09 December 2010

Home Stretch

In the end, getting down Delaware Bay was a matter of picking the right weather.

That's a phrase you read a lot in cruising guides: "Pick the right weather to cross ______". Fill in your favorite nasty stretch of open water.

But picking the right weather isn't so easy.

First, you need to know what the right weather is. Before heading down the Delaware, I thought a lovely NW wind -- blowing me straight down the bay -- would be the ideal weather. What could be better than a 'fair wind'? Isn't that what sailors dream of?

A 'fair wind' down Delaware Bay = foul surf
Google maps


In most cases, yes, but on the Delaware, a NW wind quickly kicks up a nasty sea. I suppose it is the combination of wind, tidal currents, and shallow water. Whatever the cause, the added ingredient needed to choose the 'right weather' is local knowledge. Another one of those phrases often used in cruising guides... I'm seeing a pattern, here.

I now had local knowledge -- gained with first hand experience. I now believe that the 'right weather' was a moderate (10-15 knot, say) Northern breeze. This would put the wind on my port quarter, and minimize the fetch across open water, since I'd be closest to the northern shore (i.e., the southern shore of NJ.)

I worked all this out in my head while walking around Olde Greenwich. Okay, fine. Ideally, I wanted a N wind. But I couldn't order up a N wind from the weather service. How long would I have to wait for it? I couldn't wait forever. The weather was already turning cold. I only had so many days left before I'd have to pack it in for the winter. I needed to keep moving.

It was a great relief, therefore, to discover that the forecast for the very next day was for N wind, 10-15 knots. My luck was still holding. Or King Neptune was looking out for me. Or whatever.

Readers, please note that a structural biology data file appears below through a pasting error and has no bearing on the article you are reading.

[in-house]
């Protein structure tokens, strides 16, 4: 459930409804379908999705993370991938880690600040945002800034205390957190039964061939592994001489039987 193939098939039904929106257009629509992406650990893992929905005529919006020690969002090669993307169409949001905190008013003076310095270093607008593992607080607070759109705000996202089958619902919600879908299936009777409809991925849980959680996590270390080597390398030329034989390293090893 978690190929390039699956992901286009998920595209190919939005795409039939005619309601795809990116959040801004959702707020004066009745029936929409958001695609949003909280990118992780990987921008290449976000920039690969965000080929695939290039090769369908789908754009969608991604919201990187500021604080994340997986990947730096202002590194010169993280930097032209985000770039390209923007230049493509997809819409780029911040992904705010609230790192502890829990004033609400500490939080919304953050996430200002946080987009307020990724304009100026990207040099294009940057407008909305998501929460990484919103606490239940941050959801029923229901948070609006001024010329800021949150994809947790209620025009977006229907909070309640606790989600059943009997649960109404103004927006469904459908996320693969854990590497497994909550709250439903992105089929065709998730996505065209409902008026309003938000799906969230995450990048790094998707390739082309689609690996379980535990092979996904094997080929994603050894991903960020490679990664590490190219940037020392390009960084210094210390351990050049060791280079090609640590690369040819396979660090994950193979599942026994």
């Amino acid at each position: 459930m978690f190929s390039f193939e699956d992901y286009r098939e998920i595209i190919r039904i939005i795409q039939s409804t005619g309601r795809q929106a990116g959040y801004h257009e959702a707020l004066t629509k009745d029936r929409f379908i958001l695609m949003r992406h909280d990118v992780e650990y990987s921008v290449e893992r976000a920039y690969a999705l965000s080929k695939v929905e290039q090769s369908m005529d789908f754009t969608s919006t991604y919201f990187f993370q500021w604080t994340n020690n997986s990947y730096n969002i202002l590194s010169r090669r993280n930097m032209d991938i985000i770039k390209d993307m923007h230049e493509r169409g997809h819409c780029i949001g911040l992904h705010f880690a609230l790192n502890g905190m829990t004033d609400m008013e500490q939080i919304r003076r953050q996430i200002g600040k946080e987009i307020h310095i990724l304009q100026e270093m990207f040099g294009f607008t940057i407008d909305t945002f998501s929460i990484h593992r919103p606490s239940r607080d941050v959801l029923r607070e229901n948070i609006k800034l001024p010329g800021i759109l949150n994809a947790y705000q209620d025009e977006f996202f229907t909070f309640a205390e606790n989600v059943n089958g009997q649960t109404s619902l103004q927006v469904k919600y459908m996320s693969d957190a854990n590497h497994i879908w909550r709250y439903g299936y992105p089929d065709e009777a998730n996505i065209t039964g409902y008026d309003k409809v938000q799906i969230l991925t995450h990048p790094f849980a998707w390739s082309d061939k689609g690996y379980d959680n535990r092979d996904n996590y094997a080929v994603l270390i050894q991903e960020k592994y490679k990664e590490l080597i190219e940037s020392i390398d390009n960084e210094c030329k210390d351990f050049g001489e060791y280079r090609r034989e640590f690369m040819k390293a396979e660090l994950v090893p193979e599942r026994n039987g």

I went to bed early and popped up before dawn, determined to leave the dock the moment I could make out the markers.

In the end, the Delaware was an easy sail. The Cohansey was glassy when I set off, but a good breeze had set in by the time I got to the Delaware, almost an hour later.

As predicted, I had the wind on my quarter and I put up all my working sail to make the most of it. We made hull speed most of the way down the Delaware, with just the right amount of wind to keep us moving fast.

Also as predicted, the N wind did NOT kick up the same sort of vicious chop that I'd seen 2 days before. In the wide part of the lower bay, it might have kicked up 2-3', but that is no problem for the Blue Moon.

By mid-afternoon, we cruised into the Cape May canal, past the 'monster' ferries that the cruising guides warn against (they seemed to be sleeping when we went by.)

Of course, we were back in the land of rude power boaters, but I was so happy to be across the Delaware, that I found myself waving cheerfully as we wallowed in their wakes. We were in New Jersey proper! On the home stretch!

Just the notoriously shallow NJ ICW to cope with. But surely, that would be a snap after the Delaware Bay.

Right?

Next Episode: Run Aground Slowly


4 comments:

  1. Good luck on the final stage of your return home. From down here in Fla it looks kinda COLD where you are now!

    Fair winds and mild temps!

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  2. Anxious to hear about 'The NJ Shallows" !!

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  3. Nice cliffhanger, Jalmberg!!!
    Back in another life, I rode my motorcycle over the DelMemBr (Delaware Memorial Bridge). In January. With a north wind blowing. There i am, riding over pierced steel planking high above the river, unable to feel my feet or my fingers, leaning into the wind threatening to blow me off the bridge... If experience increases one's intelligence, I am freakin' Einfreakinstein now.

    I can't wait to hear about the Unlikely Voyager/Jersey Shore mashup sure to come, now that you are past Cape May.
    Breakfast. Tan. Sail???

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  4. Breakfast, yes. Sail, maybe. Tan, hell no!

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